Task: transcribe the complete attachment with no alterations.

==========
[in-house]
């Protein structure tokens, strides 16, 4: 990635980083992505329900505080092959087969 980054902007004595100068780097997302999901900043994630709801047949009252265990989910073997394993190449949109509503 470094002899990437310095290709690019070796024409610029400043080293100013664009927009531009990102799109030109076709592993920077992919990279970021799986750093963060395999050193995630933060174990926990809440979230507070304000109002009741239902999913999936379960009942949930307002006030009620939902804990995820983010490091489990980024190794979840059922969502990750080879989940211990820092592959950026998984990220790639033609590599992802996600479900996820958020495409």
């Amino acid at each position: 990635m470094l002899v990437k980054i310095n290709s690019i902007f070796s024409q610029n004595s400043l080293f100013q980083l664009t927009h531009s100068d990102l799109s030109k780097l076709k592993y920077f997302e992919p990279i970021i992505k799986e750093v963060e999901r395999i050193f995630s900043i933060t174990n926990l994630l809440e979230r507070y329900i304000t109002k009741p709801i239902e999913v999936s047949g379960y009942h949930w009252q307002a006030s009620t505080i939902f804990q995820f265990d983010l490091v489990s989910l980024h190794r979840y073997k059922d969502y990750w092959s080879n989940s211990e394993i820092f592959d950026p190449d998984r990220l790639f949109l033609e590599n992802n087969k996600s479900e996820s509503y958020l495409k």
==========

[in-house]
């Protein structure tokens, strides 16, 4: 990635980083992505329900505080092959087969 980054902007004595100068780097997302999901900043994630709801047949009252265990989910073997394993190449949109509503 470094002899990437310095290709690019070796024409610029400043080293100013664009927009531009990102799109030109076709592993920077992919990279970021799986750093963060395999050193995630933060174990926990809440979230507070304000109002009741239902999913999936379960009942949930307002006030009620939902804990995820983010490091489990980024190794979840059922969502990750080879989940211990820092592959950026998984990220790639033609590599992802996600479900996820958020495409």
């Amino acid at each position: 990635m470094l002899v990437k980054i310095n290709s690019i902007f070796s024409q610029n004595s400043l080293f100013q980083l664009t927009h531009s100068d990102l799109s030109k780097l076709k592993y920077f997302e992919p990279i970021i992505k799986e750093v963060e999901r395999i050193f995630s900043i933060t174990n926990l994630l809440e979230r507070y329900i304000t109002k009741p709801i239902e999913v999936s047949g379960y009942h949930w009252q307002a006030s009620t505080i939902f804990q995820f265990d983010l490091v489990s989910l980024h190794r979840y073997k059922d969502y990750w092959s080879n989940s211990e394993i820092f592959d950026p190449d998984r990220l790639f949109l033609e590599n992802n087969k996600s479900e996820s509503y958020l495409k």